“Good alewife do be bringing Felix a tankard.” Durrak said, “It do be many a moon since I have shared a cup with another Dwarf.”
Felix slapped him on the back hard enough to nearly knock him from his seat. “That is indeed most kind Durrak Caverstorm. Perhaps I can offer something in return?”
“May I be imposing on you for one of those cigars?” Durrak asked, “They do be smelling of home.”
“That may be inadvisable my friend.” Said Felix, but he produced one anyway and handed it over. “They don’t often seem to be the same.”
Durrak took the cigar and smelled it. The scent was of brimstone and iron. The smell of the Adamantine Forge itself, the tip was glowing sullenly, already lit. “This do smell even more of home.” He said, drawing on it to light it properly. It took a bit of puffing but when the cigar lit, the smoke was an acrid yellow and diffused very quickly. Angry red sparks shot out and split as very high quality steel would.
“You are a smith.” Felix said; a statement not a question. “You are from Farenholm itself. I know that accent and the smoke does not often lead me astray.”
The alewife brought a pair of foaming tankards and set them before the pair with a smile. “Roast is near done. Would your friend like a meal as well?”
“My dear, I would be forever grateful for a meal.” Felix said.
“I do be accounting for his meal also.” Durrak said at the same time, putting another handful of gold on the bar and waving away Felix’s protest. “It do be a pleasure to share the company of a kinsman. I do be insisting Felix.”
The cigar, for all its strange scent and odd behavior, brought a tingle to Durrak’s tongue and a pleasant thrill to his senses. The smoke was harsh, but he found it was much like working at the forge, something he had always enjoyed.
“I take such kindness to heart and insist on returning it in kind.” Felix said gravely, “What would you have me trade?”
“The cigar and the companionship do be more than sufficient.” Durrak said. “Did you be knowing Farenholm? Did you be walking the ancient halls of my ancestors? Do you be knowing of Cerioth the Black, Bane of Ignitium?”
“Certainly I once walked the halls of Farenholm.” Felix said with a wistful smile, “Her tall arches and endless caverns are a bright spot in my long memories. The splendor and grandeur of the King’s front hall has stayed in my mind as one of the triumphs of mortal engineering and craftsmanship.
“As for your other question; I heard a report that she was seen near Hellgate keep.” Felix said, “But I didn’t see that myself so I can’t speak for the accuracy of that particular rumor. Have a care speaking that name aloud my friend. Ill luck comes to those who invoke the names of those fell things who have made compacts with dark forces for power.”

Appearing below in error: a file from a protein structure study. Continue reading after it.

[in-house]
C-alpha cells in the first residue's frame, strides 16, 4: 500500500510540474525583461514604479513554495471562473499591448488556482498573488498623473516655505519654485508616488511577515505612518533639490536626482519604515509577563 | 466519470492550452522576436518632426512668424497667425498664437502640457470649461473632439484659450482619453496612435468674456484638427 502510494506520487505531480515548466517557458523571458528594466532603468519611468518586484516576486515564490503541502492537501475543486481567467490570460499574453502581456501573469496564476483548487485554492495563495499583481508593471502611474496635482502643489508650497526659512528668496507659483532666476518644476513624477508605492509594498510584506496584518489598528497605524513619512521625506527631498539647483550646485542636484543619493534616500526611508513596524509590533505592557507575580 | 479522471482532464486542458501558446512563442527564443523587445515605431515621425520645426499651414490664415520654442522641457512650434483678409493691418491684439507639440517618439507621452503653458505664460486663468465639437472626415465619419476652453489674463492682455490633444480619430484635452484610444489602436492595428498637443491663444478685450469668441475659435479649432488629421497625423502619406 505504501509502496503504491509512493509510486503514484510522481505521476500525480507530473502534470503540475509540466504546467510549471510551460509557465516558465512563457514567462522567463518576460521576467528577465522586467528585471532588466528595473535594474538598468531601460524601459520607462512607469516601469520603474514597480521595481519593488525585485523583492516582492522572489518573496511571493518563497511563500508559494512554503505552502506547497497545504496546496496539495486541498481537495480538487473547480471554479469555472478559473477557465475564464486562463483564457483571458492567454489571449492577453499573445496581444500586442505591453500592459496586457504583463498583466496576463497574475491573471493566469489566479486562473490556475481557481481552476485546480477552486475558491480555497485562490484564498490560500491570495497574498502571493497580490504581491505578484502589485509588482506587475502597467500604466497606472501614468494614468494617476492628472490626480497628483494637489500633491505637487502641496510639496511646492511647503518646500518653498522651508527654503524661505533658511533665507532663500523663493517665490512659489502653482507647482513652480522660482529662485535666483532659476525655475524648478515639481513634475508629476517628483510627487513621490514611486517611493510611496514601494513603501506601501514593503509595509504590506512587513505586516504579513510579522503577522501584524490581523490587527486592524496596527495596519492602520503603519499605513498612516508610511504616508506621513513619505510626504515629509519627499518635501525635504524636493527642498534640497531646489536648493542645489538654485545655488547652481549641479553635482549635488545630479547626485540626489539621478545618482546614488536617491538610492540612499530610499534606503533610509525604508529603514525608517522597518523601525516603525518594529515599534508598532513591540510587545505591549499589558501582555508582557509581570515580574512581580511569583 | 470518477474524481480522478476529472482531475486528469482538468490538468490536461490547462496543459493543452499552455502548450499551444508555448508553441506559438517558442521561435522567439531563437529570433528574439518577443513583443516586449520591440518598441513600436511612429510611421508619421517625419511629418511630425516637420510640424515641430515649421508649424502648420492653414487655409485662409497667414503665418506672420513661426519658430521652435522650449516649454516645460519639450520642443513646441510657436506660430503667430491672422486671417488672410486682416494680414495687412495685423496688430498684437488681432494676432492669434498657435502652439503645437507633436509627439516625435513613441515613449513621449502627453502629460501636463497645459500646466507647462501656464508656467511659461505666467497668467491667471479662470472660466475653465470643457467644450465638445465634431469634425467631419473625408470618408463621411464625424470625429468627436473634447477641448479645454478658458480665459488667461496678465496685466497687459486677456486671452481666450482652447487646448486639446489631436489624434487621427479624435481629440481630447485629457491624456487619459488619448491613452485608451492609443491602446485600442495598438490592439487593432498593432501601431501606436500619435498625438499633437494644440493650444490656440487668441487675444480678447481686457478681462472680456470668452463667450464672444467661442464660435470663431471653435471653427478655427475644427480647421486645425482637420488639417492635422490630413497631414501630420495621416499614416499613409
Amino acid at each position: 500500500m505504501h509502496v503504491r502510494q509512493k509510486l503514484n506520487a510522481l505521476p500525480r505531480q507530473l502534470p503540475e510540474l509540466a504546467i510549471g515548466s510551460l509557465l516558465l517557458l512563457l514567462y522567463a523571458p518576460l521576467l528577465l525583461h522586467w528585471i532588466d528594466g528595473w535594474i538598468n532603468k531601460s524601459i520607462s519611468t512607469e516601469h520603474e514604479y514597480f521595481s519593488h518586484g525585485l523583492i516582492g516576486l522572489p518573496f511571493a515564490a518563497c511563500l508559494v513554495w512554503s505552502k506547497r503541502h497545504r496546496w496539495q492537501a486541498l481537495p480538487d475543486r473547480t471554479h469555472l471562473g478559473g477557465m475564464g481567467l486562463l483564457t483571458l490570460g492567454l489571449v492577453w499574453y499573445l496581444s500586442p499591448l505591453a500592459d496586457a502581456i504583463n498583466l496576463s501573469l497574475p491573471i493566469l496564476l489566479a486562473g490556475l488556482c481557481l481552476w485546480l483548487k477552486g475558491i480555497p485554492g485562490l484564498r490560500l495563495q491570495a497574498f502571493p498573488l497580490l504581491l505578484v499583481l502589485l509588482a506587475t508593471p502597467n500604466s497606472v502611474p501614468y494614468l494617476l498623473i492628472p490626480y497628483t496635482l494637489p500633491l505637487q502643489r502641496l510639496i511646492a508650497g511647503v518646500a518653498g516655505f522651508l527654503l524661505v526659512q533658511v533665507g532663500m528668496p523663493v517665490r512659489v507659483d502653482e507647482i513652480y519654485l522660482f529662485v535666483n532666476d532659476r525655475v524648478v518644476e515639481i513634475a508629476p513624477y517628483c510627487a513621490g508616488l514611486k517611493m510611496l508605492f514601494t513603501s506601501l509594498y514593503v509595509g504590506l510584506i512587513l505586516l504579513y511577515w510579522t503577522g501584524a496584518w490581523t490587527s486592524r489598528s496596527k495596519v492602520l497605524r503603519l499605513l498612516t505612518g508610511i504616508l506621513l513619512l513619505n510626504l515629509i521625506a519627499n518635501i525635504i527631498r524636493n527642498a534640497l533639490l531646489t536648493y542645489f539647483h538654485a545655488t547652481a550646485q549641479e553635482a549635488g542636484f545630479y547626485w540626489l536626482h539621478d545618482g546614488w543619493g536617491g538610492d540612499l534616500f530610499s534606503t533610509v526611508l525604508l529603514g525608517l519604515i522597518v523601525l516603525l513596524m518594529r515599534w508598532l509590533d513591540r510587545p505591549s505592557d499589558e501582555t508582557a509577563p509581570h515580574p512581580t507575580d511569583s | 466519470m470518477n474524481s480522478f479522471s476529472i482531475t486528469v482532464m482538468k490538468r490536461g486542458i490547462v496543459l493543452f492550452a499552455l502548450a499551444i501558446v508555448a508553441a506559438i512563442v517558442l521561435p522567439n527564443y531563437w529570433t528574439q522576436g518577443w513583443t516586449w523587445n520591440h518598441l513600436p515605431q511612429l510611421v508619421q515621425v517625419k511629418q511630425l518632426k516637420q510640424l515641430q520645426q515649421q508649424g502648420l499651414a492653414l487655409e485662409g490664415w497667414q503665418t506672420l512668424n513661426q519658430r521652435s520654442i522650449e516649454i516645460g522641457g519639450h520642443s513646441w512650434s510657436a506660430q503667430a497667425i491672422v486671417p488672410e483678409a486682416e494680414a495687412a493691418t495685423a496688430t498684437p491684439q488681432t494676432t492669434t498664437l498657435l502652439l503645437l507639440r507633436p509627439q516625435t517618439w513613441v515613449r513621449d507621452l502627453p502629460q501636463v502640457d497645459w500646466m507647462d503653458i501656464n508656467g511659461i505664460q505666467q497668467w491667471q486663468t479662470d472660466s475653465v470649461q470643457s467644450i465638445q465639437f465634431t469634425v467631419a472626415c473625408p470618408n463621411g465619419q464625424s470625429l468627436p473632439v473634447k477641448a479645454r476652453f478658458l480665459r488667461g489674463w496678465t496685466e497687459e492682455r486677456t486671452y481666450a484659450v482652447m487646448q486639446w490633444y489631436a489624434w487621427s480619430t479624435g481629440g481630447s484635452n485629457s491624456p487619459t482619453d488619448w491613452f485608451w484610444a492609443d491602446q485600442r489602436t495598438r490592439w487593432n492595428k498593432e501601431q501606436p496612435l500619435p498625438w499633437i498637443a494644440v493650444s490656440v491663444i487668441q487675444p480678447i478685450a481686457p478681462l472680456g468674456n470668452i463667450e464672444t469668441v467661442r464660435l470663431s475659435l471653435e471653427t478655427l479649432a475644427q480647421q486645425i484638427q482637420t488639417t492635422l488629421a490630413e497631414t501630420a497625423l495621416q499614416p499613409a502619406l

“When?” Durrak asked, his voice sounding harsher than it had before.
“I heard the rumor a month ago.” Said Felix, “The man I spoke to said he’d seen the dragon fly out of a swirling cloud of black smoke that rained emerald green rain down on the ground. He didn’t stay to watch, even abandoned his herd and ran until his horse was blown. I don’t know more than that.”
“I do be going there.” Durrak said flatly, “If I no did need to resupply I no would delay one moment.”
“Now I see the resemblance.” Felix said, “You father-“
“Did be a fool.” Durrak interrupted. “He did embark on a mission knowing it did be the undoing of my people.”
“Perhaps. However, I seem to remember the Moragainnag stating that the doom would be worse if he did not set forth.” Felix said, pausing to take another lit cigar from his pouch and flick the stub of his first into the fire. “I was there when the doom of Farenholm was pronounced. Unlike most of your folk I had the wisdom to leave. If I’d thought for a moment they’d disregard her words I’d have tried harder to convince them. I am sorry.”
The pewter mug in Durrak’s hand shrieked in protest as his hand tightened on it, mashing the thick metal into an hourglass shape. The dwarf blinked in surprise and unclenched his fist. “I do be sorry Alewife, I do be paying for the damage.”
She swiftly replaced the mug with a fresh one full of ale. “Not to worry master Dwarf.” She said, looking at the mug with wide eyes. “These things happen ye ken?”
“I do be insisting.” Durrak placed a platinum piece in her free hand. “I no do wish to be an unwelcome guest. I did simply lose control, it no do be anything. Please do be thinking nothing of it.”
She took his gold without further comment and retreated behind the bar, setting the mug carefully on a shelf behind the bar. Filling a fresh tankard with beer, she returned and set it in front of him without meeting his eyes and left without speaking.
“I do be spreading fear.” Durrak said sadly, “I no do wish to be a harbinger of fear and despair.”
“None of us do.” Felix said, “Doesn’t change that what we know changes how we influence the world.”
Durrak drained his tankard in a single long pull. “Aye. Our desires no do mean a bedamned thing.”
Felix put his hand on Durrak’s shoulder and squeezed. “That tale requires something in return.” He said solemnly and placed the cigar pouch on the counter. “The wizard who traded this to me warned me not to keep it too long. I find the results got more interesting when I began adding other things to it.”
Durrak made as if to protest, but Felix smiled broadly. “Keep it my friend. Keep it and remember this day as I fear pleasant memories will be few and far between in days to come.”